Scripture reading for February 28th: Deuteronomy 21-26

One of the most difficult things to do is to change.  We are by nature procrastinators and easily get comfortable with sin.  We blame others for our bad habits and use the victim mentality to justify our own rebellion.  We easily judge others who are “worse than us”.   In today’s reading we can gain insight about the radical methods needed to remove sin and guilt from our lives and community.

“If a man has a stubborn and rebellious son who does not obey his father and mother and will not listen to them when they discipline him, then his father and mother shall take hold of him and bring him to the elders at the gate of his town. They shall say to the elders, “This son of ours is stubborn and rebellious.  He will not obey us.  He is a profligate and a drunkard.”  Then all the men of the town shall stone him to death.  You must purge evil from among you. All Israel will hear it and be afraid.”  (Deuteronomy 21:18-21)

What is evil?  According to this passage, one form is dishonoring your God-given authority. This is a breaking of God’s law, the only true source of knowing good and evil.   A son who refuses to listen and be corrected by his parents is exhibiting evil.  Evil cannot be negotiated with or excused.  Discipline is to be used to remove it or drive it out of one’s home or life.  Evil affects communities and spreads if not dealt with.  Sin’s final consequence is death and that can spread to a whole community.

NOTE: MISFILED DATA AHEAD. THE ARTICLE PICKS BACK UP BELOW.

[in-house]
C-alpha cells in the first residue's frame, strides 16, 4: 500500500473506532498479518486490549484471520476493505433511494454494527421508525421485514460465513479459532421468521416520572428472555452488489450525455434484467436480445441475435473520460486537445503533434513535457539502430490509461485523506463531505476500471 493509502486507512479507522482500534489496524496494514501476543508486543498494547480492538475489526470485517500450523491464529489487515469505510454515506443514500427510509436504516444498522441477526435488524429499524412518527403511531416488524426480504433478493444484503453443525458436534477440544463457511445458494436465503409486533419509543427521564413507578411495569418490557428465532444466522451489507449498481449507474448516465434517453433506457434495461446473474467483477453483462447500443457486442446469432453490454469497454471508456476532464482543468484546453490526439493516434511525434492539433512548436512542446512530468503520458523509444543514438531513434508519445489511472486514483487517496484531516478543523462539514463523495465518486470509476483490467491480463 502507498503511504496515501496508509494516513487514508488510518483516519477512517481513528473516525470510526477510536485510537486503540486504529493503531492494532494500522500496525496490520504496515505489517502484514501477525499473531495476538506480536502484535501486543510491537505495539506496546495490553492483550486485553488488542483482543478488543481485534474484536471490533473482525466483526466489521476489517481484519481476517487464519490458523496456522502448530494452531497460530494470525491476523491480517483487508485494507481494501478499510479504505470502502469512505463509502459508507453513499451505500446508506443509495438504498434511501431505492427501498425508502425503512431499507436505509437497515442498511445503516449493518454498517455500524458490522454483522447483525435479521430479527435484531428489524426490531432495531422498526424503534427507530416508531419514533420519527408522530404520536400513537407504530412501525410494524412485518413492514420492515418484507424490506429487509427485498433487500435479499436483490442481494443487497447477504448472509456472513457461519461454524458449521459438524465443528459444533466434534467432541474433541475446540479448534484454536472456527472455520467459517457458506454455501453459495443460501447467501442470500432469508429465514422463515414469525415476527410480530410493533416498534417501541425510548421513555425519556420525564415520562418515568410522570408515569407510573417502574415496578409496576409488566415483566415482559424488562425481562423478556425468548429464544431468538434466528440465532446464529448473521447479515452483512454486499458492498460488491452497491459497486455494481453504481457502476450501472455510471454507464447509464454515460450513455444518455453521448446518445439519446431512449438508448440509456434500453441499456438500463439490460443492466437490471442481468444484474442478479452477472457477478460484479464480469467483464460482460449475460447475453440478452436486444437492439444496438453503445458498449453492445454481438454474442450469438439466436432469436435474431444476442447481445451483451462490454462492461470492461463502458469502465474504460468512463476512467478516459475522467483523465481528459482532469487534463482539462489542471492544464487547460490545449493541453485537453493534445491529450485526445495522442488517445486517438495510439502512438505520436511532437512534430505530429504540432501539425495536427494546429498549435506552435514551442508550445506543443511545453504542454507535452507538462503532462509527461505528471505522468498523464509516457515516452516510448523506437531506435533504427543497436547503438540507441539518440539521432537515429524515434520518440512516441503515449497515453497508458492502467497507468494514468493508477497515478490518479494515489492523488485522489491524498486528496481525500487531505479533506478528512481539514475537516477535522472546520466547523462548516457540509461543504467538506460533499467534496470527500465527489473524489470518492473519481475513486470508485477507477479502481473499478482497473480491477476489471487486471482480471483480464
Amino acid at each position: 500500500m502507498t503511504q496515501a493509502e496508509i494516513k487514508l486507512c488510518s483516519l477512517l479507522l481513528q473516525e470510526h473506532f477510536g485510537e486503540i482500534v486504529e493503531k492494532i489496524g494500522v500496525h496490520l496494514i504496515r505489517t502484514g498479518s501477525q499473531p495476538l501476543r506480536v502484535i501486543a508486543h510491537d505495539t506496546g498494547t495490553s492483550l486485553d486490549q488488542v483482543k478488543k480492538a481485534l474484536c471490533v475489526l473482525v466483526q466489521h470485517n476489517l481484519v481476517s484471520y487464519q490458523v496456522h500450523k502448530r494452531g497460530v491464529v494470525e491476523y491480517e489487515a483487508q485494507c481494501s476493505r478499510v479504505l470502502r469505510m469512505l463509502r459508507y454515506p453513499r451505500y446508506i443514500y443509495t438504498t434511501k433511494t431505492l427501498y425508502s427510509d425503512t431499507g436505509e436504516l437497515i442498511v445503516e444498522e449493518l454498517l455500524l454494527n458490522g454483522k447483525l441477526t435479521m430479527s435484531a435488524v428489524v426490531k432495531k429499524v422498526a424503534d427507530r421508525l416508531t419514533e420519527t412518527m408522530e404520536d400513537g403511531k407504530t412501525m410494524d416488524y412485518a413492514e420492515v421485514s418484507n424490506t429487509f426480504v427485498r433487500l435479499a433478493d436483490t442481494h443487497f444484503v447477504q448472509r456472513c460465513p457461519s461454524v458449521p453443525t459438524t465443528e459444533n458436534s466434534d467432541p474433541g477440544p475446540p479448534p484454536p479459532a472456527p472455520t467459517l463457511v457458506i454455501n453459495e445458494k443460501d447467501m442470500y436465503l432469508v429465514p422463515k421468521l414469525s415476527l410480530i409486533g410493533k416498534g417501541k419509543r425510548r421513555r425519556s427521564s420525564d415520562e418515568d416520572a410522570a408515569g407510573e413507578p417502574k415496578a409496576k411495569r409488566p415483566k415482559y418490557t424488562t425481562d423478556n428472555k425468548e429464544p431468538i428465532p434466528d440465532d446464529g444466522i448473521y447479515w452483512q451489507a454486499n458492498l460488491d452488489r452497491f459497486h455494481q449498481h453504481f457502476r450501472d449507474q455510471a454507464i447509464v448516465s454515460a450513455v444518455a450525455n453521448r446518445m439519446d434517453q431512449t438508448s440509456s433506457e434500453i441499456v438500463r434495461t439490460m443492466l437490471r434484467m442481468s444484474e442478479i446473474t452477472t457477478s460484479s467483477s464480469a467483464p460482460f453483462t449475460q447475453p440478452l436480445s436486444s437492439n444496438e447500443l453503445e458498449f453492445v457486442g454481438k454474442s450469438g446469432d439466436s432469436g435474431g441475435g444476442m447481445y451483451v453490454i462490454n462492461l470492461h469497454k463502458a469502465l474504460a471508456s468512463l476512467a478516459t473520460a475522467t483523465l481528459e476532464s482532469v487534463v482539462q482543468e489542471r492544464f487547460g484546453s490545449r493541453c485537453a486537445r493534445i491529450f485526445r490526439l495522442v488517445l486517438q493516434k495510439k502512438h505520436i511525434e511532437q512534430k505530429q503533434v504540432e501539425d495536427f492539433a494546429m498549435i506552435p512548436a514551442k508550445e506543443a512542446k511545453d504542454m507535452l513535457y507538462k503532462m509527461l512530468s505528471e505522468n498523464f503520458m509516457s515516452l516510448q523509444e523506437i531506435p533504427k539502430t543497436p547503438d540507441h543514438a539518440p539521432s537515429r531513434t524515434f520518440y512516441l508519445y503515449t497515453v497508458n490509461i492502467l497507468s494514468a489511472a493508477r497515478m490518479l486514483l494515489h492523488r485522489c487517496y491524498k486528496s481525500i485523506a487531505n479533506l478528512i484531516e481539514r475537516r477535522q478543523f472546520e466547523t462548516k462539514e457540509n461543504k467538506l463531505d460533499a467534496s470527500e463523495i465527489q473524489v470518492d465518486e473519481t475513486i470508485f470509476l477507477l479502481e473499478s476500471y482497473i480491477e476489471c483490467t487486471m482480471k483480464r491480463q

Now, don’t jump to the conclusion that we should stone our children today.  This law was for God’s family under the old covenant.  It is teaching us principles of parenting and community involvement in setting standards for evil and its removal.  A swift and severe punishment instills a holy fear of God’s Word and reinforces the seriousness of evil as a source of death.  Notice the elders were involved here.  Those with wisdom and maturity helped the family with the rebellious child.  Their goal was removing evil from the midst of the community, not just placating the child or parents.  They cared about all the children and the future.  Contemplate these truths and ask God how to apply them personally and in the community we belong to!

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God’s Treasured Possession

Scripture reading for February 27th: Deuteronomy 21-26

Everyone needs encouragement and God offers that to His children.  In the New Testament, He is known as a God of hope and encouragement!  (Romans 15:5-6)  His word also gives hope and encouragement to His people and as Moses ends this second message, he speaks a wonderful word of encouragement.